A selection of Jason’s old arrow signs are being exhibited in Berlin as part of A—Z’s new exhibition GRAPHIC.DESIGNERS.COLLECTORS.
Over 30 invited graphic designers are presenting their own personal collections: from poster stamps to toilet paper, fake documents and queer fanzines – many surprising, very specific and above all unique personal collections and their stories displayed for appreciation and reflection on the topic and its relation to graphic design. The show asks: “if collectors are designers, what can their collections tell us about graphic design?”
Jason writes: “The arrow seems like such a primary graphic symbol, even though they were probably only first used in the eighteenth century. They seem to me as potent and primitive as the cruciform. In a world of uncertainty, when so many other signs cause confusion, an arrow can always definitively answer the question “ which way do I go?”. And is there ever a layout that can’t be improved by adding an arrow to the composition?
Arrow signs appeal because they are both beautiful, powerful images, and ordinary utilitarian objects. And they are public visual messages that offer constructive assistance rather than a seductive sales pitch.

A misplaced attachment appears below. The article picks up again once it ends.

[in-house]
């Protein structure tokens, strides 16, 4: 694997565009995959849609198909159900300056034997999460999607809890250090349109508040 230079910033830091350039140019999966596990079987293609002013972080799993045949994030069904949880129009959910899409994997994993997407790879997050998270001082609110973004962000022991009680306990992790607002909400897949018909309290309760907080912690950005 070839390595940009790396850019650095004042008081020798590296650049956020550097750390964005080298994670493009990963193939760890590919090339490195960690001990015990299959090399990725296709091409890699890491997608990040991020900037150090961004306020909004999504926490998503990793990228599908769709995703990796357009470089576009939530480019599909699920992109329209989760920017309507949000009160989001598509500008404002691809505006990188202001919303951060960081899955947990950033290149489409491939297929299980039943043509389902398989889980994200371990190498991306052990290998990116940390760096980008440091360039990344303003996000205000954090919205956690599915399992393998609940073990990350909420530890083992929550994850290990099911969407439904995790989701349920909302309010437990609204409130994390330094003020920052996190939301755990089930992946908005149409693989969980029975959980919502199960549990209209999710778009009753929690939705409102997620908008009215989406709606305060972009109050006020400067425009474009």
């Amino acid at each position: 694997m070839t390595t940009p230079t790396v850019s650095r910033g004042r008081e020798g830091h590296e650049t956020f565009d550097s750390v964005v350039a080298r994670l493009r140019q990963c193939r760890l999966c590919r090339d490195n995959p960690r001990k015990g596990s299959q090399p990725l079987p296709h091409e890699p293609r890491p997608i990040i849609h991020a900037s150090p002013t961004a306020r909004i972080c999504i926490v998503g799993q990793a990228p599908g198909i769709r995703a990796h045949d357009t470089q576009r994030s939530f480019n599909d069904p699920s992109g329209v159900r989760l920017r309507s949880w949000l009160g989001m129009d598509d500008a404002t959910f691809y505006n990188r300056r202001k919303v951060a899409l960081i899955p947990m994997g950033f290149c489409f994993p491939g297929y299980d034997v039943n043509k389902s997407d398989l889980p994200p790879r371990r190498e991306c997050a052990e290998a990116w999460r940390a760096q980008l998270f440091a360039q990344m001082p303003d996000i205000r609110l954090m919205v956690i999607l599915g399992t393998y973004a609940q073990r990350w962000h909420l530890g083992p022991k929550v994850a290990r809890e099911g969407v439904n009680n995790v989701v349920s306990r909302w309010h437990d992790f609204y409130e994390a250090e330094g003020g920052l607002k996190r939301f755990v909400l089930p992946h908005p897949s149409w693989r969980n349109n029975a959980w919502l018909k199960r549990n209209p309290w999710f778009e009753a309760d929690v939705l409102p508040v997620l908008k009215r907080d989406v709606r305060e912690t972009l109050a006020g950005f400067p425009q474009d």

I don’t like counting collected things, as the point ('scuse the pun) is never to amass the most, or even a certain number of them. For the collection I don’t want anything too big or showy (no neon Vegas marquees) – just basic, discarded but beautiful utilitarian directional symbols, preferably with all the visible wear and tear of their past.”
until 17 Feb 2022 at A—Z
Collections by: Hala Al Afsaa, Sally Alassafen, Anna Berkenbusch, Anky Brandt, Pauline Clancy, Niko Courtelis, Sara De Bondt, Barbara Dechant, Philippe Delangle, Ronny Duquenne, Markus Etienne, Kinda Ghannoum, Jason Grant, Juli Gudehus, Sarah Illenberger, Sara Kaaman, Rob Keller, Na Kim, Oliver Klimpel, Sonja Knecht, Anja Lutz, Fraser Muggeridge, Heinrich Müller, Jens Müller, Isabel Naegele, Peter Nencini, Lucienne Roberts, Bernard Stein, Szymon Stemplewski, Katharina Sussek, Patrick Thomas, Andrea Tinnes, Niklaus Troxler, Sven Völker, Henning Wagenbreth, Mark van Wageningen, Margaret Warzecha.
Photography Hans-Georg Gaul